A drug war down on the farm

In a region dependent on coca-growing, Colombia's president tries to sell alternative crop program.

At the livestock arena of this jungle outpost in the world's principal coca-growing region, Colombian President Andres Pastrana is kicking off the "soft side" of Plan Colombia - the US-backed program to end the crop's cultivation in the south and slash the global supply of cocaine.

It's been five months since the multi-billion-dollar plan's "hard side," or military component began, over objections from local leaders, international environmental and rights groups, critics in the US Congress, and dubious European and South American governments.

Here in Putumayo, ground zero of Plan Colombia, aerial spraying has so far destroyed more than 50,000 acres of the raw material for cocaine, according to a US embassy spokesperson in Bogota. US-trained army battalions have been deployed to take out cocaine processing labs and stop trafficking.

Now, with a local school's drum-and- xylophone corps at attention before him, Mr. Pastrana tells farmers that programs are set to help replace the illicit cash crop they had come to depend on.

But the farmers are skeptical as they watch Pastrana hug single mothers who will receive monthly stipends to feed their children and announce funding to pave roads to get new crops to market.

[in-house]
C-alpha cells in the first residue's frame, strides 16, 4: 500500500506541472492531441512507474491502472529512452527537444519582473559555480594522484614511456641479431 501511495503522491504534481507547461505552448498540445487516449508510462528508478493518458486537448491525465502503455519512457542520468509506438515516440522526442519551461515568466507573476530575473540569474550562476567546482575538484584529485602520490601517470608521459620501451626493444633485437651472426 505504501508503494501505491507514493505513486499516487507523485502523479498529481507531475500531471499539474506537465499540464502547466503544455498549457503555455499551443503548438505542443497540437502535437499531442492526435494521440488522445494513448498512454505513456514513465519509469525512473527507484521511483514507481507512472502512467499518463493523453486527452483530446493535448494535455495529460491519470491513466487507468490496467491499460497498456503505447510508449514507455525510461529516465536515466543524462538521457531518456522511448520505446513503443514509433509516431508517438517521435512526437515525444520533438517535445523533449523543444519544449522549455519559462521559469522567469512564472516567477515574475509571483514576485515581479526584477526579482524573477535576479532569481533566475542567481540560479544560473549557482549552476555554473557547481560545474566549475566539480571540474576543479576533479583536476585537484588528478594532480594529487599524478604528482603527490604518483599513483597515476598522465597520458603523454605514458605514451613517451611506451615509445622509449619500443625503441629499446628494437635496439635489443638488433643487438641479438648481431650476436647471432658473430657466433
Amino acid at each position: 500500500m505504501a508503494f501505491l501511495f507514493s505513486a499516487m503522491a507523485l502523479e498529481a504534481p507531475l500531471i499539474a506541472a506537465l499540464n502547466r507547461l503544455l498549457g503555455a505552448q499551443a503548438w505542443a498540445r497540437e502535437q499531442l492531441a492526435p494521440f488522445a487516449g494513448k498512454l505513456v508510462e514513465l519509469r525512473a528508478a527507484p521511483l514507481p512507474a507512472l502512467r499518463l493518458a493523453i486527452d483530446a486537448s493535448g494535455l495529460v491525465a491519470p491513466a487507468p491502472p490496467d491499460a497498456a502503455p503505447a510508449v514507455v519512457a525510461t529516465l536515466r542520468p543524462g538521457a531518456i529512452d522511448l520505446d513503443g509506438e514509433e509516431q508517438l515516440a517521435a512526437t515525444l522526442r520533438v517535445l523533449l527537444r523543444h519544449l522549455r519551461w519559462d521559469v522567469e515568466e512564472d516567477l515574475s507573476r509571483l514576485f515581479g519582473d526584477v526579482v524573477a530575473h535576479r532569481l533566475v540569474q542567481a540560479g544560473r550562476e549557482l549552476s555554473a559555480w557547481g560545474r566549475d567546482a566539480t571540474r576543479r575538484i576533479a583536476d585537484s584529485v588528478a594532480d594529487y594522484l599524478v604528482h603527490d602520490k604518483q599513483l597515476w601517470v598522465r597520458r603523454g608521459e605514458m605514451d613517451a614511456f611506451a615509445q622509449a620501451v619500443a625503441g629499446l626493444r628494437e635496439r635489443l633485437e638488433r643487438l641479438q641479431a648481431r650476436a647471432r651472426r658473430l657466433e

"I think most of us are ready to give up coca, as long as we have something to replace it," says Evrede Sambrano, a farmer near Villa Garzon, Putumayo, who says he lost other crops along with 17 acres of coca when his property was sprayed. "The problem is that no one has ever helped us replace the benefits that coca brought us, so we doubt that it's really going to happen now."

Pastrana tells the crowd: "We are not here to offer promises, but to announce facts and to commit to you that together we can build a peaceful and coca-free Colombia."

With his two-day visit that ended last Friday, Pastrana is offering support for a claim he has made since proposing Plan Colombia: that despite strong criticism of more than $800 million in US military assistance, 80 percent of the $7.5 billion plan is socially oriented.

But despite the occasion's bands, balloons, and free "Coca-free Putumayo" T-shirts, farmers fear the government's grand agricultural scheme will only end up fizzling. That has happened in the past, they say, in this region that has grown coca since the 1980s.

At the same time, critics inside and outside the country say Plan Colombia's focus was clear in the decision to carry out the eradication phase first. Says Lisa Haugaard, Colombia specialist at the Latin America Working Group in Washington: "That the [aerial spraying] went ahead while nothing was in place for the people who were going to be affected makes it obvious what the priority is."

Alternative development programs were delayed at the end of last year by a strike called by Colombia's largest guerrilla group, the FARC, that brought Putumayo to a standstill. Other delays came after local officials' opposition to spraying and farmers' doubts about signing on to the new programs.